One Day At A Time

A Fool In NH Column Heading

There’s an old expression that goes: “Today is the first day of the rest of your life.”

Being a guy that likes to live more in the moment, I constantly adjust this expression to fit my needs for the particular time I am experiencing. Currently I am looking at each day as the first day of the rest of this year’s Christmas shopping season.I like to look at each day as such because, psychologically, when you convince yourself that it is the first day, that means there are many days to follow and, if you are a procrastinator like myself, then you always have plenty of time to get things done.

Yes, Christmas shopping is a lot like life itself.

Of course in Christmas shopping, as in life, you will stop one day, look at yourself in the mirror and say: “Where the heck did all the time go?”

It is usually around this point that you will force yourself to take the time to sit down and make a comprehensive list of either your life’s goals going forward or what gifts you will need to buy which can be bought within a five-mile radius of each other because, well, time is now running out.

Once you have written your lists you need to get to work. Whether it is that novel that has been bouncing around in your head for the past fifteen years, finally taking those piano lessons or learning that language, losing that hard to get rid of ten pounds, or finding that elusive unique gift of clothing that your wife has been hinting at that she’d like for Christmas, you realize that the time is now and, yes, today, isn’t really the first day of the rest of your life or Christmas shopping any longer.

Once you’ve made this realization and procrastinated a bit longer while making the lists themselves, it is finally time to take action, as painful as that can sometimes be. You know that there is work to be done and time is running short. You realize that even though your intentions are good and you are getting down to the nitty gritty, there will still be many diversions along the way to distract you from your final goal.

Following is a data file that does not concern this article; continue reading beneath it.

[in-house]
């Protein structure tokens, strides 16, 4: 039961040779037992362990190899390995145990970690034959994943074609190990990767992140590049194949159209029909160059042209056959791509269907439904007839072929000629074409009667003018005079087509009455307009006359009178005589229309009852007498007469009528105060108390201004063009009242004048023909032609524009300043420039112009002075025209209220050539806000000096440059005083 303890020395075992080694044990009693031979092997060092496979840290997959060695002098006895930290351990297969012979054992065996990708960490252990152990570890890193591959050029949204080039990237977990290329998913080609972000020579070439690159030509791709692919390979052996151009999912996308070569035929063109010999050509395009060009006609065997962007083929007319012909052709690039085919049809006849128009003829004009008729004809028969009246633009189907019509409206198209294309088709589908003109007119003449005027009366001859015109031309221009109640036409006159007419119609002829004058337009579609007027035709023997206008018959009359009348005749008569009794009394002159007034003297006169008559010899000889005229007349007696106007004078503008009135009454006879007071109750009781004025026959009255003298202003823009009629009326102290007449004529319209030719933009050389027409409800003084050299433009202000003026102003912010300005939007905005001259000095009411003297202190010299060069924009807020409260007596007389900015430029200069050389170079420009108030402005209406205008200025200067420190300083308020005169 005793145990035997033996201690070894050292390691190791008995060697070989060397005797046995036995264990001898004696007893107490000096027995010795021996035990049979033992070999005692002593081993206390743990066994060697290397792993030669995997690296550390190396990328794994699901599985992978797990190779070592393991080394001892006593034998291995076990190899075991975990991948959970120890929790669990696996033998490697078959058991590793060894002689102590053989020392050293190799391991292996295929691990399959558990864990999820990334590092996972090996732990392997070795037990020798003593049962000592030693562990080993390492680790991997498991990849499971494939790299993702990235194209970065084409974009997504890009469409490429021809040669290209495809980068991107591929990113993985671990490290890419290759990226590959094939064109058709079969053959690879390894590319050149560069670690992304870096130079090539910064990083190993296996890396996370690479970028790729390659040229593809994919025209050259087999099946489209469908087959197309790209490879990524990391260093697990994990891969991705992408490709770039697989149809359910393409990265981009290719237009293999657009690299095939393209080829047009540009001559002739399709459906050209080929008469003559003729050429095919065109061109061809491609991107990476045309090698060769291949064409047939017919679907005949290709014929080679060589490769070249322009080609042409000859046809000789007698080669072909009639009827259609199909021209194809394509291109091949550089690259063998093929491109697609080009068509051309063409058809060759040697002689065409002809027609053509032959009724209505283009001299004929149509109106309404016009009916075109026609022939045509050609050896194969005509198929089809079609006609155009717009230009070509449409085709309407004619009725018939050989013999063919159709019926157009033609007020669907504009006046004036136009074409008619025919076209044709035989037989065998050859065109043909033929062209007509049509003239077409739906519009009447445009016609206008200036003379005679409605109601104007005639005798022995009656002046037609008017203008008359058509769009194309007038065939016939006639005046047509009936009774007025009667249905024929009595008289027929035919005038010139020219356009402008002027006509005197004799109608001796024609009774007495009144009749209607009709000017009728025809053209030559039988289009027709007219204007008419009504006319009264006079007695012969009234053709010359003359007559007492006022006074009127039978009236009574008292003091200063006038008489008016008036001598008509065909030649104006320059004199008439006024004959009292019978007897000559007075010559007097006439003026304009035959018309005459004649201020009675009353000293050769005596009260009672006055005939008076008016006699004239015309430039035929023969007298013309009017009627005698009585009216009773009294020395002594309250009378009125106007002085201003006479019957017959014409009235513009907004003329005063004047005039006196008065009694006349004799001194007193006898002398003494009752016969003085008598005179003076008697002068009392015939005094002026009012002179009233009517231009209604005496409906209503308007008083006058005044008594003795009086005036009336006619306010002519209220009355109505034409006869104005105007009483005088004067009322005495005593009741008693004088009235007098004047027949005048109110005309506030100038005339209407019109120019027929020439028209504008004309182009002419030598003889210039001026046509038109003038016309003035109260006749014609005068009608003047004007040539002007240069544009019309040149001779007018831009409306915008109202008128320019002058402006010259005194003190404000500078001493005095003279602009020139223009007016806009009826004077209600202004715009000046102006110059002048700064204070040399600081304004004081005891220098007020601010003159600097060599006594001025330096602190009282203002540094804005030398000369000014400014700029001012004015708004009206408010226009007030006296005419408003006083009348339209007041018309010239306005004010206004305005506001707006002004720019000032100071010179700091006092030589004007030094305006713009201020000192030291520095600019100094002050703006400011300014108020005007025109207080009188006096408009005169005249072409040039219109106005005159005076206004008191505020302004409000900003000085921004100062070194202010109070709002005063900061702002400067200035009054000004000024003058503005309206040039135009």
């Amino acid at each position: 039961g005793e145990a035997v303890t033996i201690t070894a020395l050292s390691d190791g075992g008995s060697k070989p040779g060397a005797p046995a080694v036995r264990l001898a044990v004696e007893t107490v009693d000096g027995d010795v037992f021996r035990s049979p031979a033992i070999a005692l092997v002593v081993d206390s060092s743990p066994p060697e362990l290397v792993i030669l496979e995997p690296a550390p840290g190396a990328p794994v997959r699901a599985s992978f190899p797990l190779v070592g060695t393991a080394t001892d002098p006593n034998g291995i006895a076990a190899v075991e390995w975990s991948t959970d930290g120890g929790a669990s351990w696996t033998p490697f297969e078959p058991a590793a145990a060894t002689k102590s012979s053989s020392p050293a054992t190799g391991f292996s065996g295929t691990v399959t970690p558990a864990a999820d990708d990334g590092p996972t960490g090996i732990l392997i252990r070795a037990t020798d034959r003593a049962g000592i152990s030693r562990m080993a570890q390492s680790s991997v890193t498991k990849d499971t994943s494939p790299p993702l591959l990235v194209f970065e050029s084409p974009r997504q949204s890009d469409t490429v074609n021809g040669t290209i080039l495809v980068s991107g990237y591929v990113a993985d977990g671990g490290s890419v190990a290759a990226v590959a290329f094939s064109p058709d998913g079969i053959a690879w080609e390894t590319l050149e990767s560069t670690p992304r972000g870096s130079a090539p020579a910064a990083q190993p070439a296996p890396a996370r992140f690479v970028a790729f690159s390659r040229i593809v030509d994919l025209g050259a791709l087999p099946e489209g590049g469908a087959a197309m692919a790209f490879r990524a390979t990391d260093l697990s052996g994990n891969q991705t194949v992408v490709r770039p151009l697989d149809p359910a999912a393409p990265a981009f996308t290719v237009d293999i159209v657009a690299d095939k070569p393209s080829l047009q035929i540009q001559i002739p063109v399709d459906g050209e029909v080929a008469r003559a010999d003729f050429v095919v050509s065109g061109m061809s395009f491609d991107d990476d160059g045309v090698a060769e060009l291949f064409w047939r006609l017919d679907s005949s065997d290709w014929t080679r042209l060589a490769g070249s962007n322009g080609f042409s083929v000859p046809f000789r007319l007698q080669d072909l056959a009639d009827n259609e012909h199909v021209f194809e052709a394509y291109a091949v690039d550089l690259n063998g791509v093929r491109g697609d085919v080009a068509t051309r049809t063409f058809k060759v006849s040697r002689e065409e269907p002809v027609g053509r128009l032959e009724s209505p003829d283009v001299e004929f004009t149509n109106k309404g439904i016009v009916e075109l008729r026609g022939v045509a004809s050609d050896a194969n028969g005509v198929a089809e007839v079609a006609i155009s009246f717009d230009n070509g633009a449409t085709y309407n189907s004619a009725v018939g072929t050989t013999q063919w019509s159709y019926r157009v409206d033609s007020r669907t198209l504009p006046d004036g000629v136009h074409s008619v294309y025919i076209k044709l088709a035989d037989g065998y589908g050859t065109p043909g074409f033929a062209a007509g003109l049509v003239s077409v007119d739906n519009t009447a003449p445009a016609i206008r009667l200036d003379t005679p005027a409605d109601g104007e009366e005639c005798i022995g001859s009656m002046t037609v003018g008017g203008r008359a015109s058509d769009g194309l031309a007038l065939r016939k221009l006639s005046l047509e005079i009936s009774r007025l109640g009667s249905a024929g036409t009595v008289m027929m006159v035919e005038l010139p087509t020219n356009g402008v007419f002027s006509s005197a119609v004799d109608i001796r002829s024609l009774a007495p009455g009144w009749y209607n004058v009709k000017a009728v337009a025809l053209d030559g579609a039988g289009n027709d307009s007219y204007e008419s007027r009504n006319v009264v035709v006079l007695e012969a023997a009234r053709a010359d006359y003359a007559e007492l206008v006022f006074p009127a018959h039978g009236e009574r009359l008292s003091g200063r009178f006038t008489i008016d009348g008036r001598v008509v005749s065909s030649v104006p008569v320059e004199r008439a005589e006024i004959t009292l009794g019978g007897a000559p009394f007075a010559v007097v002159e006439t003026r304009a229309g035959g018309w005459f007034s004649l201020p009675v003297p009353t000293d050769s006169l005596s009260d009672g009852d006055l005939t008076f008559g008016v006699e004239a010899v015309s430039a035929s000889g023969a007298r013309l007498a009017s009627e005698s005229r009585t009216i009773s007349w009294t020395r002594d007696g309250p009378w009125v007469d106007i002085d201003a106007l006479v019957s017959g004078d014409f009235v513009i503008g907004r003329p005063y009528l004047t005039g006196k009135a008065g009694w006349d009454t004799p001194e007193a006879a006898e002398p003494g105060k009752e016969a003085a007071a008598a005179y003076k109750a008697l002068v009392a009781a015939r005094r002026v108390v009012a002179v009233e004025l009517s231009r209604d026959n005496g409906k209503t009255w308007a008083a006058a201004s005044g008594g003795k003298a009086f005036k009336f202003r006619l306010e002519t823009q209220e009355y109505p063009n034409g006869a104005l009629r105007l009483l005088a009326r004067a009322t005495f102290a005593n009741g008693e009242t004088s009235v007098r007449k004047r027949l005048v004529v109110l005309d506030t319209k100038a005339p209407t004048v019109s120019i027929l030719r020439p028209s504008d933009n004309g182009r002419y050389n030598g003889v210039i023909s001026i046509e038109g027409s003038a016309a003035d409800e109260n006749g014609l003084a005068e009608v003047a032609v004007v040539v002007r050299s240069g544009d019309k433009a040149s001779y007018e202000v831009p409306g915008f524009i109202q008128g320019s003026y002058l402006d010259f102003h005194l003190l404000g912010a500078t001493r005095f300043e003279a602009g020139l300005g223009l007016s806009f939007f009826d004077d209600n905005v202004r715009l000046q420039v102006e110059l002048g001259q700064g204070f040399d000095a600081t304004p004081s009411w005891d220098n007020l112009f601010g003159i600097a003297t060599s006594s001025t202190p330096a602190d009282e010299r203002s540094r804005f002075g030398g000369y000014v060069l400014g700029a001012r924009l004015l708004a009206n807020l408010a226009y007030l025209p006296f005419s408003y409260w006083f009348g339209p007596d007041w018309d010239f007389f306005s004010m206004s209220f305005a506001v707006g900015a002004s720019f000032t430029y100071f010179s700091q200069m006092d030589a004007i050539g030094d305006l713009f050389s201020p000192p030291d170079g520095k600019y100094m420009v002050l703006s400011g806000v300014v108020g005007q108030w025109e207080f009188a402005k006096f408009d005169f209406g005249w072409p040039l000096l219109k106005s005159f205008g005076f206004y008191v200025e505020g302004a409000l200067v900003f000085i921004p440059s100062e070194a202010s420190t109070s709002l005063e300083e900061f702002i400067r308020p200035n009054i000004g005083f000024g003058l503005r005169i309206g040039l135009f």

In life, as in Christmas shopping, speaking from my own experience, there is always going to be an electronics store that you will have to pass through on your way to the women’s clothing outlet where you will have to search for that unique clothing item. If you can keep your focus and eyes on the real prize, there may still be time to come back and stare at that 64-inch HD Smart TV which you know you really don’t have any room for in the first place.

In Christmas shopping as in life, you may put your nose to the grindstone now that you realize time is running out and work really hard at what you want. You ignored the electronics store (and even those cool kiosks with all that weird stuff that seems cool at the time but will soon be collecting dust) and focused on the prize, but that unique piece of clothing is nowhere left to be seen; the racks have been picked clean by those who got an earlier start.

Some may feel defeated, realizing that they gave too much too late and let it bring them down. Others may just pick out something else and settle for second best. The rest of us can use it as a learning tool. We realize that there will be other opportunities in life to grab that elusive golden ring and that the next time we will be ready, we won’t sit back and we will take action and not fall into that “First Day” mentality that got us into so much trouble before.

Next year we will get an earlier start.

As for me, I’m hoping that by writing this insightful article that it will serve as the perfect excuse when that unique article of clothing, or whatever else I start out too late once again this year to buy, doesn’t appear under the Christmas tree.

After all, it did take me most of the day to write it and now it’s late and, well, tomorrow is another day.

Brendan is the author of “The Flatlander Chronicles” and “Best Of A F.O.O.L. In New Hampshire” which are available at Brendan and his wife Kimberly, who writes the “Art Girl” column will be appearing at the Gilmanton Year-Round Library Saturday, December 5th at 1pm.